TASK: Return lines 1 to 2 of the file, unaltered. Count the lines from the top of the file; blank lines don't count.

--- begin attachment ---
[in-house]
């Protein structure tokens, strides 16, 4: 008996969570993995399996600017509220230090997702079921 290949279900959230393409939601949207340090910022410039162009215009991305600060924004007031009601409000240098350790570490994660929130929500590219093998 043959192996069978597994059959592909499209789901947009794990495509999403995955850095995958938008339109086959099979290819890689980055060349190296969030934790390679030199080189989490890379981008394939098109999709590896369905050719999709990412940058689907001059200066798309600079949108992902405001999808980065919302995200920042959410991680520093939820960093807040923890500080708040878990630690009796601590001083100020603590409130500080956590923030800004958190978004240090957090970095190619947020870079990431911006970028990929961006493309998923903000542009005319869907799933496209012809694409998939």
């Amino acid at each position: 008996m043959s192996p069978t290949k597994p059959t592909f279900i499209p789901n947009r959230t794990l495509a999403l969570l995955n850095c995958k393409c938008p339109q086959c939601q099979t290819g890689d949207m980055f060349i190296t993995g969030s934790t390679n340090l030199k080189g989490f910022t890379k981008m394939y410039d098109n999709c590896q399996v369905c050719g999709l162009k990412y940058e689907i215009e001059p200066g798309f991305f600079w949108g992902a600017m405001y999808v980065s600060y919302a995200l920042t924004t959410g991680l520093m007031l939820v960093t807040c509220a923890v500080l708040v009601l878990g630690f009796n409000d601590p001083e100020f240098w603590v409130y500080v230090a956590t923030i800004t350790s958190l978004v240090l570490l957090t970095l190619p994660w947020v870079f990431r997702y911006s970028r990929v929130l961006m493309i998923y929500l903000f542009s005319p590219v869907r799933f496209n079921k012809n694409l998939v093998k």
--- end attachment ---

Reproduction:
[in-house]
């Protein structure tokens, strides 16, 4: 008996969570993995399996600017509220230090997702079921 290949279900959230393409939601949207340090910022410039162009215009991305600060924004007031009601409000240098350790570490994660929130929500590219093998 043959192996069978597994059959592909499209789901947009794990495509999403995955850095995958938008339109086959099979290819890689980055060349190296969030934790390679030199080189989490890379981008394939098109999709590896369905050719999709990412940058689907001059200066798309600079949108992902405001999808980065919302995200920042959410991680520093939820960093807040923890500080708040878990630690009796601590001083100020603590409130500080956590923030800004958190978004240090957090970095190619947020870079990431911006970028990929961006493309998923903000542009005319869907799933496209012809694409998939």